Fluffiest Sourdough Challah Bread

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This particular recipe has a lot of significance for me. I developed it after a  visit with my Grandpa that was such a rare and beautiful time of connection and ended with a visit at a local Jewish bakery where the baker and his daughter invited my son and I to shape challah with them that would deeply impact me and the work that I would call “Living Bread Baker”.

Here is a post I wrote a few months after that visit when my Grandpa passed away:

I knew that weekend would be special. After a difficult hospital stay and more health issues last spring, my grandpa came back home. Hearing about how skinny he was and other details… I baked sourdough bread, we loaded up the kids, and drove down to spend a weekend with him—cooking and spending time together.

It was a very rare opportunity to have him alone after his second marriage without interference or distraction. I took on the challenge of cooking diabetic/heart/blood pressure friendly with homemade chicken stock and groceries I picked up.

While we were there, I saw the grandpa I remembered from when I was little. I was the first grandchild and had a special bond with him from the beginning. I loved seeing his joy and childlike play when the kids were around.

That weekend was a treasure for us and our kids. I wanted to show my grandpa love and honor, and I believe it was as important for me, as it was for him, and maybe more. It was also the weekend when a chance encounter at a Jewish bakery was a tipping point to explore baking more. I think it was a divine opportunity that the weekend opened up. Every visit from that point on, I brought him bread.

His last words to me were an encouragement to “do good, do a good job”. I will miss him cheering me on this side of Heaven (he loved seeing his grandkids succeed), but I am SO thankful that he is free and experiencing joy and peace in a profound way right now. I love you, Grandpa.

In this strange era of COVID, with Valentine’s Day just passed and the celebrations of Passover and Resurrection Sunday coming, this bittersweet time of celebrating love and promise through this beautiful bread feels fitting.

We can show love through breaking bread with each other. But the most powerful display of love is when Jesus who called himself “the Bread of Life” was broken for us on the cross.

I hope you enjoy this bread that has meant so much to me and our family.

This recipe is the master recipe for challah bread from my book,  Everyday Bread Baking. All the recipes in it use a sourdough starter for the primary starter method, learn more about my books here:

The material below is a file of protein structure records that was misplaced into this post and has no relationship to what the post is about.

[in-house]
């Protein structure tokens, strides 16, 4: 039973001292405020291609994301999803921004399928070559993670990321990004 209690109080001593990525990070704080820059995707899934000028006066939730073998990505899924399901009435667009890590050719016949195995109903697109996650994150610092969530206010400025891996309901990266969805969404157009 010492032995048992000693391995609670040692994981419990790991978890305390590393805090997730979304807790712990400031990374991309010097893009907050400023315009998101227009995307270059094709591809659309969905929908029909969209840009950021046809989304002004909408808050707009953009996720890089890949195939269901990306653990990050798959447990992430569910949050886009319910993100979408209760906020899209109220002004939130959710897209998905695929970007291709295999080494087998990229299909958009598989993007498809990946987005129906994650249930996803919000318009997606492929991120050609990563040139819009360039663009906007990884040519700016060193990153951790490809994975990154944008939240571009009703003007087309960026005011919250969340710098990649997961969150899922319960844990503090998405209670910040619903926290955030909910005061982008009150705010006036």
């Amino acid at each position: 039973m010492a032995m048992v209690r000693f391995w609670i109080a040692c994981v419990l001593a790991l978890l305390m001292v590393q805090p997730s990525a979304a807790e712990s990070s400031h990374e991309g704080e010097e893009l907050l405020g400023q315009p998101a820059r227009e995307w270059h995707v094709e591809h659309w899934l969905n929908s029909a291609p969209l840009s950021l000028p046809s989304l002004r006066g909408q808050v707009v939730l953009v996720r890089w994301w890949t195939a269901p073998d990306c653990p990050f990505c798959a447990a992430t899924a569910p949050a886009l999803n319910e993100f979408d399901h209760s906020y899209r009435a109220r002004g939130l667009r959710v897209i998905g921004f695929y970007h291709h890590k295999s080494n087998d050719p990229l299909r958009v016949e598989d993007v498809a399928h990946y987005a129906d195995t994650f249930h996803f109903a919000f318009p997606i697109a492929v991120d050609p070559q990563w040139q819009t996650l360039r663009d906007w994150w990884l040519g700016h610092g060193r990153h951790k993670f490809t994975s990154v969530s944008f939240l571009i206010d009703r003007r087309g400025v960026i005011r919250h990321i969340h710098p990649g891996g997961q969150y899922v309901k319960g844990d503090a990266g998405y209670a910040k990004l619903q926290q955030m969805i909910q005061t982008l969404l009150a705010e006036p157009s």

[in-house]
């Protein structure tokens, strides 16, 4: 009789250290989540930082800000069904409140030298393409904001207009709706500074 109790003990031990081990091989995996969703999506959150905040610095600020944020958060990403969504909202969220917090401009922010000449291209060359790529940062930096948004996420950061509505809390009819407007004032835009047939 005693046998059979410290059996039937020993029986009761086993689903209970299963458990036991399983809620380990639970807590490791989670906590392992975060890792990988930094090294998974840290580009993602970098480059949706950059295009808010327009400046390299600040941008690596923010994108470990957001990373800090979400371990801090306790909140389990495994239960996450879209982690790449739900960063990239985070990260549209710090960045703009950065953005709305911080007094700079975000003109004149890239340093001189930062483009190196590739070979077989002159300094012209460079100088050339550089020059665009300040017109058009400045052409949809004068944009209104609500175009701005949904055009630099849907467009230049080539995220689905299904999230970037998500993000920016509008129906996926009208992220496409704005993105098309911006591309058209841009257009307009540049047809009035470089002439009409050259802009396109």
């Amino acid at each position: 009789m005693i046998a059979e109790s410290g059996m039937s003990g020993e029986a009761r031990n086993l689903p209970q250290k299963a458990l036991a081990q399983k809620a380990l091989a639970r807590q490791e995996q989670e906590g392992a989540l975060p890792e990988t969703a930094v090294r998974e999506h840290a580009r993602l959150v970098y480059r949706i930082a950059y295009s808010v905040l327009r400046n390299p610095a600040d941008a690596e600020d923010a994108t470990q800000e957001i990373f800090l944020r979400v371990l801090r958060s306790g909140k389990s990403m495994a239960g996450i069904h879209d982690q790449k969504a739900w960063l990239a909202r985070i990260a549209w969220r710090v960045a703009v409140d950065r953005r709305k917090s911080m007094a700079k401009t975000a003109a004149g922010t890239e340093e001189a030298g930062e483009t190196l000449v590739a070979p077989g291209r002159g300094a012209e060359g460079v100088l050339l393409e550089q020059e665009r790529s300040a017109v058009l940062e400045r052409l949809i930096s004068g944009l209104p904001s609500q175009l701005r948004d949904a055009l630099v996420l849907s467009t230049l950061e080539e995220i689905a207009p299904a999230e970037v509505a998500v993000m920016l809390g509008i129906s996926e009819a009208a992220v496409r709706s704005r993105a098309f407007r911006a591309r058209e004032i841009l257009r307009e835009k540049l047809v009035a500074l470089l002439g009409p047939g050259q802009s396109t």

amazon cookbook link

Here’s a video I made during that spring of 2018 of the process:

Print Recipe
3 from 1 vote

Fluffiest Sourdough Challah Bread

This is a household favorite and classic. You will love how soft and delicious this sourdough version is! The texture is irresistible with a weekend dinner.
Course: Breakfast, Side Dish
Servings: 2 450g/1 lb. loaves or 1 large loaf


  • Food Scale
  • large bowl
  • Spoon
  • plastic dough scraper
  • Rolling Pin
  • Parchment Paper
  • Water spray bottle
  • Pastry brush
  • Cooling Rack
  • Metal pan for steaming
  • Bread peel (or substitute flat baking sheet)


For the sourdough levain, make 8-12 hours before mixing dough:

  • 35 g Sourdough starter very active, fully fermented that was refreshed in past 12 hours
  • 80 g warm water about 75-80˚
  • 135 g bread flour

For final dough:

  • 80 g warm water
  • 8 g sea salt
  • 2 large eggs plus 1 for glazing
  • 55 g Avocado oil or oil of choice
  • 60 g sugar or sub. honey
  • 400 g bread flour
  • 200 g of the fully fermented starter made in step 1


Recipe Prep, Make the Levain

  • Levain: Knead starter into water until beginning to dissolve. Add flour. Knead until smooth. It is very thick so using hands to knead it will help all the water to get absorbed. If it feels too dry, add a few drops of water. Cover and keep at room temperature for the sourdough levain to ferment and become active (this takes 8-12 hours).

Baking Day

  • Mix: In a large bowl, combine water, sea salt, 2 eggs, oil, and sugar. Whisk until well beaten and sugar and salt are dissolved. Mix in bread flour. Use a spoon, dough scraper, or your hands. Mix until all ingredients are combined and there is no dry flour left.
  • Knead: Transfer the dough to an unfloured clean work surface. Measure 200 grams of the sourdough levain and add it to the dough. Knead the levain into the dough mixture for 10 to 15 minutes or until the levain is fully incorporated. The dough should be smooth and release easily from the work surface.